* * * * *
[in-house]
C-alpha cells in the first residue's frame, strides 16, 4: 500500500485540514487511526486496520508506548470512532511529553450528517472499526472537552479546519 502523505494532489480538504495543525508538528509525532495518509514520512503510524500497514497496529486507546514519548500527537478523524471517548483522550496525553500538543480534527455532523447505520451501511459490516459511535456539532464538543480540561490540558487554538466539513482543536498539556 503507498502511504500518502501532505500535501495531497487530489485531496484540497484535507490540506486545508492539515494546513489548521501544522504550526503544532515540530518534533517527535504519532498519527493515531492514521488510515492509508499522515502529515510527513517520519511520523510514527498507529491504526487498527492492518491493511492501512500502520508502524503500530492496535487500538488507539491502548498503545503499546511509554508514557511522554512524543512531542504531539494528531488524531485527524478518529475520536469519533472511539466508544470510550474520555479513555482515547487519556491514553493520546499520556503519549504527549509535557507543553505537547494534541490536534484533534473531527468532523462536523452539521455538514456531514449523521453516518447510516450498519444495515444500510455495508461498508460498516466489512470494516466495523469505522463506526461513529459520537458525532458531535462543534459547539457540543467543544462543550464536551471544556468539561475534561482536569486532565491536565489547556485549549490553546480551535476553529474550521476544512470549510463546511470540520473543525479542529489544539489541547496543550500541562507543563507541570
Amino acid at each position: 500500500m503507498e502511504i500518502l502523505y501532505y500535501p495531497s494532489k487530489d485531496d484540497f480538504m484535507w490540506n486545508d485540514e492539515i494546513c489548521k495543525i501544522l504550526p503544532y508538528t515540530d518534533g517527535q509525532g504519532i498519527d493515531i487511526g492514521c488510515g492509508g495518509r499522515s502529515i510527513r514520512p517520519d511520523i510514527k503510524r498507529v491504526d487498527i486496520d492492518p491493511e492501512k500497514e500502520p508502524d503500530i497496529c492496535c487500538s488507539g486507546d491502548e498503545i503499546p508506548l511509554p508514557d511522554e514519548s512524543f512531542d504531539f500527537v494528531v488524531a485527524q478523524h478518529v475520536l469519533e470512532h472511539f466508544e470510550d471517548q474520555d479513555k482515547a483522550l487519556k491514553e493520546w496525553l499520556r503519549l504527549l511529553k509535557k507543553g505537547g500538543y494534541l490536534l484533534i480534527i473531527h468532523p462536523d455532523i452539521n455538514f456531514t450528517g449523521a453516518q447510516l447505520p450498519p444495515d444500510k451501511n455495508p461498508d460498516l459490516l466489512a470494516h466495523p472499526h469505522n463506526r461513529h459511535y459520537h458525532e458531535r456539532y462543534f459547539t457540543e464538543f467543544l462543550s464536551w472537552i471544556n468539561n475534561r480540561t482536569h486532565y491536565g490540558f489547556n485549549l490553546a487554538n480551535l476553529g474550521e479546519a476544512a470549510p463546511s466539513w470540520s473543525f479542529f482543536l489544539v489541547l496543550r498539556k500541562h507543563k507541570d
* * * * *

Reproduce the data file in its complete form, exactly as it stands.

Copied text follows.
[in-house]
C-alpha cells in the first residue's frame, strides 16, 4: 500500500485540514487511526486496520508506548470512532511529553450528517472499526472537552479546519 502523505494532489480538504495543525508538528509525532495518509514520512503510524500497514497496529486507546514519548500527537478523524471517548483522550496525553500538543480534527455532523447505520451501511459490516459511535456539532464538543480540561490540558487554538466539513482543536498539556 503507498502511504500518502501532505500535501495531497487530489485531496484540497484535507490540506486545508492539515494546513489548521501544522504550526503544532515540530518534533517527535504519532498519527493515531492514521488510515492509508499522515502529515510527513517520519511520523510514527498507529491504526487498527492492518491493511492501512500502520508502524503500530492496535487500538488507539491502548498503545503499546511509554508514557511522554512524543512531542504531539494528531488524531485527524478518529475520536469519533472511539466508544470510550474520555479513555482515547487519556491514553493520546499520556503519549504527549509535557507543553505537547494534541490536534484533534473531527468532523462536523452539521455538514456531514449523521453516518447510516450498519444495515444500510455495508461498508460498516466489512470494516466495523469505522463506526461513529459520537458525532458531535462543534459547539457540543467543544462543550464536551471544556468539561475534561482536569486532565491536565489547556485549549490553546480551535476553529474550521476544512470549510463546511470540520473543525479542529489544539489541547496543550500541562507543563507541570
Amino acid at each position: 500500500m503507498e502511504i500518502l502523505y501532505y500535501p495531497s494532489k487530489d485531496d484540497f480538504m484535507w490540506n486545508d485540514e492539515i494546513c489548521k495543525i501544522l504550526p503544532y508538528t515540530d518534533g517527535q509525532g504519532i498519527d493515531i487511526g492514521c488510515g492509508g495518509r499522515s502529515i510527513r514520512p517520519d511520523i510514527k503510524r498507529v491504526d487498527i486496520d492492518p491493511e492501512k500497514e500502520p508502524d503500530i497496529c492496535c487500538s488507539g486507546d491502548e498503545i503499546p508506548l511509554p508514557d511522554e514519548s512524543f512531542d504531539f500527537v494528531v488524531a485527524q478523524h478518529v475520536l469519533e470512532h472511539f466508544e470510550d471517548q474520555d479513555k482515547a483522550l487519556k491514553e493520546w496525553l499520556r503519549l504527549l511529553k509535557k507543553g505537547g500538543y494534541l490536534l484533534i480534527i473531527h468532523p462536523d455532523i452539521n455538514f456531514t450528517g449523521a453516518q447510516l447505520p450498519p444495515d444500510k451501511n455495508p461498508d460498516l459490516l466489512a470494516h466495523p472499526h469505522n463506526r461513529h459511535y459520537h458525532e458531535r456539532y462543534f459547539t457540543e464538543f467543544l462543550s464536551w472537552i471544556n468539561n475534561r480540561t482536569h486532565y491536565g490540558f489547556n485549549l490553546a487554538n480551535l476553529g474550521e479546519a476544512a470549510p463546511s466539513w470540520s473543525f479542529f482543536l489544539v489541547l496543550r498539556k500541562h507543563k507541570d